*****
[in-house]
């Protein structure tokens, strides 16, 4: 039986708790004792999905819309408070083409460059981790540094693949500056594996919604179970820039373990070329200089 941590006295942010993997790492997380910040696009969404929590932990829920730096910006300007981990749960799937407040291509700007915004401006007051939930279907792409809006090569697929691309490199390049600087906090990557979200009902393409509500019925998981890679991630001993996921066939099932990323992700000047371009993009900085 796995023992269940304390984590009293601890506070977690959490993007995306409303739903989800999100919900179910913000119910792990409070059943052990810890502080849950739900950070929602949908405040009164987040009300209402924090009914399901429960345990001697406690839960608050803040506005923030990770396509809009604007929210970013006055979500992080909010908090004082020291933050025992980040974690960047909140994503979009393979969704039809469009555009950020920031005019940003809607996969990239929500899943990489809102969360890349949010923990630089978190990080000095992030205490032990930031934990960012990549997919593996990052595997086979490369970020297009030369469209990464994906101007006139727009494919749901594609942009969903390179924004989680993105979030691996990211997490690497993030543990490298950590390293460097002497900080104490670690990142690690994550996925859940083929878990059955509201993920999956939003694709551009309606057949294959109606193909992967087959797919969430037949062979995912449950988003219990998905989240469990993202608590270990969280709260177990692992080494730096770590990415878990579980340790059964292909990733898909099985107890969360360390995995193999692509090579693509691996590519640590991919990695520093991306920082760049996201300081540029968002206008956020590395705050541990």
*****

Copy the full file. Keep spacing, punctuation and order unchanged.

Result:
[in-house]
């Protein structure tokens, strides 16, 4: 039986708790004792999905819309408070083409460059981790540094693949500056594996919604179970820039373990070329200089 941590006295942010993997790492997380910040696009969404929590932990829920730096910006300007981990749960799937407040291509700007915004401006007051939930279907792409809006090569697929691309490199390049600087906090990557979200009902393409509500019925998981890679991630001993996921066939099932990323992700000047371009993009900085 796995023992269940304390984590009293601890506070977690959490993007995306409303739903989800999100919900179910913000119910792990409070059943052990810890502080849950739900950070929602949908405040009164987040009300209402924090009914399901429960345990001697406690839960608050803040506005923030990770396509809009604007929210970013006055979500992080909010908090004082020291933050025992980040974690960047909140994503979009393979969704039809469009555009950020920031005019940003809607996969990239929500899943990489809102969360890349949010923990630089978190990080000095992030205490032990930031934990960012990549997919593996990052595997086979490369970020297009030369469209990464994906101007006139727009494919749901594609942009969903390179924004989680993105979030691996990211997490690497993030543990490298950590390293460097002497900080104490670690990142690690994550996925859940083929878990059955509201993920999956939003694709551009309606057949294959109606193909992967087959797919969430037949062979995912449950988003219990998905989240469990993202608590270990969280709260177990692992080494730096770590990415878990579980340790059964292909990733898909099985107890969360360390995995193999692509090579693509691996590519640590991919990695520093991306920082760049996201300081540029968002206008956020590395705050541990």